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THE LEVERSTOCK GREEN CHRONICLE
an in-depth history of one village in Hertfordshire UK.
SERVING KING & COUNTRY I c
  Leverstock Green Men Who served their country in the Great War of 1914~1918 
SURNAMES  SHADBOLT TO WRIGHT
IF YOU CAN ADD TO THE INFORMATION ON THIS PAGE, 
PARTICULALY WITH PHOTOGRAPHS OF THE MEN & WOMEN CONCERNED, PLEASE CONTACT ME.
This page was last updated: March 17, 2014
Shadbolt
  • New Army
  • enlisted 1914
Shapcott, B L
  • Kitcheners Army
  • enlisted by Feb 1915
Sharp, Harry
  • enlisted Royal Navy by May 1915
  • son of William & Alice Sharpe of Church cottages. (William previosuly our village Policeman)
  • Wearing cap of HMS Victory in photo. See comment in yellow/red box below.
Sharp,  W - [See next box and yellow/red box]
  • Royal Field Artillary
  • enlisted by May 1915
  • son of William & Alice Sharpe of Church cottages. (William previosuly our village Policeman)
Sharp, John (was misprinted as F in Gazette)
  • enlisted Royal Navy by May 1915
  • d.o.b. 8.08.1899, so would have been well under-age when he enlisted (15+)
  • known as Jack 
  • son of William & Alice Sharpe of Church cottages. (William previosuly our village Policeman)
ABOVE: Winnifred Sharp and ?.  The photo was unmarked and always supposed to have been her brother Harry - but as far as we can tell Harry was in the Navy.  Briother Will was in the army, but we now know from the Australian war records that Will was discharged in 1919 as esentially a Private - rank given as Driver. Win married a Tom purvis, so maybe it was him?  Or possibly Tom Steers (see below)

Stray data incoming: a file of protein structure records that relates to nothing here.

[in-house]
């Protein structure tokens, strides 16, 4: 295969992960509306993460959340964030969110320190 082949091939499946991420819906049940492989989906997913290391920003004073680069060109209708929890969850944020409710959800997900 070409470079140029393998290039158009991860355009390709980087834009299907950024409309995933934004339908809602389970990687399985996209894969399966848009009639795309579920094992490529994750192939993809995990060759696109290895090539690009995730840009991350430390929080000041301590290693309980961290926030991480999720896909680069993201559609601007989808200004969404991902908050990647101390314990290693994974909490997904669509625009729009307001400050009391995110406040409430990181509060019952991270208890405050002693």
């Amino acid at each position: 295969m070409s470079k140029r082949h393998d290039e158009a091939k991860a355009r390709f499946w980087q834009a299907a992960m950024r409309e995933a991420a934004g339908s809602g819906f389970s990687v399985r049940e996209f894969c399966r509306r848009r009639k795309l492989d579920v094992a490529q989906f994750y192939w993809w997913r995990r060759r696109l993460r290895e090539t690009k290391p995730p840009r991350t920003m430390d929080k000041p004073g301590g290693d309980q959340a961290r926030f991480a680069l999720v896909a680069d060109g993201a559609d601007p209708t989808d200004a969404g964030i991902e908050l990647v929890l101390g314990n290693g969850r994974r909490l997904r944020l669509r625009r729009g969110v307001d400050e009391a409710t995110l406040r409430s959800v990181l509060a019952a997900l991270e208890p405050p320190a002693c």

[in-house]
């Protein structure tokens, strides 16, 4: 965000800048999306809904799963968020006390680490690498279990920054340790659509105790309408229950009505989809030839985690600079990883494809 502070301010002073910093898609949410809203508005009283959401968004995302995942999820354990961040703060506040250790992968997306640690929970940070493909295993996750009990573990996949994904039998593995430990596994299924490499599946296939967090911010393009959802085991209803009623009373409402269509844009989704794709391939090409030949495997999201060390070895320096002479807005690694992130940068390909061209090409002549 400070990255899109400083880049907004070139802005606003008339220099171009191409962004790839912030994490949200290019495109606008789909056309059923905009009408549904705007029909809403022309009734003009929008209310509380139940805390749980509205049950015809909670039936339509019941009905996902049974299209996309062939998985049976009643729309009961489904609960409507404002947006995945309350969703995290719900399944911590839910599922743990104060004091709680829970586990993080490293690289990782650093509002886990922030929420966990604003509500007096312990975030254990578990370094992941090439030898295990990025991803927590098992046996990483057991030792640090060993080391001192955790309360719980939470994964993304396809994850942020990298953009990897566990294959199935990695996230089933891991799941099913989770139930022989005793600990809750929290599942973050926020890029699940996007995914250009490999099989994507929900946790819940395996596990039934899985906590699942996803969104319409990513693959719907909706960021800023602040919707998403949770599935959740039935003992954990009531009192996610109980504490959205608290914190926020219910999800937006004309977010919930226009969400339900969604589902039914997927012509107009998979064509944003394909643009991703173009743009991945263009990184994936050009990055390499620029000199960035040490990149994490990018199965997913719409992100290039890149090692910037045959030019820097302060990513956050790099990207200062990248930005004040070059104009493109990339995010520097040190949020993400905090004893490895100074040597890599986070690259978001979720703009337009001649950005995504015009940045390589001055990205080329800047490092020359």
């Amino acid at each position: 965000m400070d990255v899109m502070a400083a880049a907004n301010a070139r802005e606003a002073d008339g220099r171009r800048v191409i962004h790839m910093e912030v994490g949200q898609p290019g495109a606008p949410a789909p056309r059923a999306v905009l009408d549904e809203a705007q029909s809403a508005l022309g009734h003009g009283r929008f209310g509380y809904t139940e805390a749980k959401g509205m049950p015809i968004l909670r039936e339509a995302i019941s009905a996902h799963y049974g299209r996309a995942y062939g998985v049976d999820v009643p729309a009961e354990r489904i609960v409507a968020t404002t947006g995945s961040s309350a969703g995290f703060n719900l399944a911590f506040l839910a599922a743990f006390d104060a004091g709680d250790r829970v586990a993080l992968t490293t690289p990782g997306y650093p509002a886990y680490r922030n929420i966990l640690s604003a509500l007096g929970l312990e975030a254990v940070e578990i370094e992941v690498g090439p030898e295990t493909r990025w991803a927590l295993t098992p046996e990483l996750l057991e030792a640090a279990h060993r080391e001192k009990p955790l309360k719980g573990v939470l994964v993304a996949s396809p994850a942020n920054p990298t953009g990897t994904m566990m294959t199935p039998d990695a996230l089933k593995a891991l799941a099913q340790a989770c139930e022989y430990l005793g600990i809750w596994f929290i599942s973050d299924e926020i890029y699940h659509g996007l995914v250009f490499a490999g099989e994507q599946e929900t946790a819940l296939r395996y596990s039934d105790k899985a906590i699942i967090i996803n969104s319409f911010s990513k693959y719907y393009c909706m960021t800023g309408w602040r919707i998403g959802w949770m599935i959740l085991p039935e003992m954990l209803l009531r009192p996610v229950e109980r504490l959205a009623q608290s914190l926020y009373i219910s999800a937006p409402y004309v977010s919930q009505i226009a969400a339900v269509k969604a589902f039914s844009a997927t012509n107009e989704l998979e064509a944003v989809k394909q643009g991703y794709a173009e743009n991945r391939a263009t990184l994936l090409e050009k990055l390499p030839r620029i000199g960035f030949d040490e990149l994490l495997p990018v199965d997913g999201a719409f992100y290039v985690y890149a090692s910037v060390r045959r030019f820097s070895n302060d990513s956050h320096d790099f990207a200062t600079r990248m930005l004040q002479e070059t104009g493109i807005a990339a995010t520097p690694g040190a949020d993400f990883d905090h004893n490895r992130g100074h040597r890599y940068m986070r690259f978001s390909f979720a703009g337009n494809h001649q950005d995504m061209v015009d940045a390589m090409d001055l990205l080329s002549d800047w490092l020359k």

Simonds,M J
  • New Army
  • enlisted 1914
Simonds, S
  • Army Service Corps
  • enlisted by Feb 1915
Smith,F J
  • Colour Sergeant
  • F J Smith
  • youngest son of the late Mr John Smith of Leverstock Green 
  • wounded at the Towe Hamlet Ridge Battle on September 22 
  • in hospital at Northampton, October 1917.
  • This the second time the sergeant was wounded. [Gazette 6th October 1917]
  • Mentioned (preesumably in error) as having died whilst in service (Gaz Oct 14th 1916)
Sharp, Will
  • enlisted  3rd Sept 1914, Australian Imperial Force
  • Number 28586
  • embarked HMAT Ulysses 25th October 1916 in Melbourne
  • Gunner in 23 Howitzer Brigade at time of embarkation
  • had previously served "at the front line", presumably either Ypes or Anzac.
  • returned to Leverstock Green to visit somtime in 1916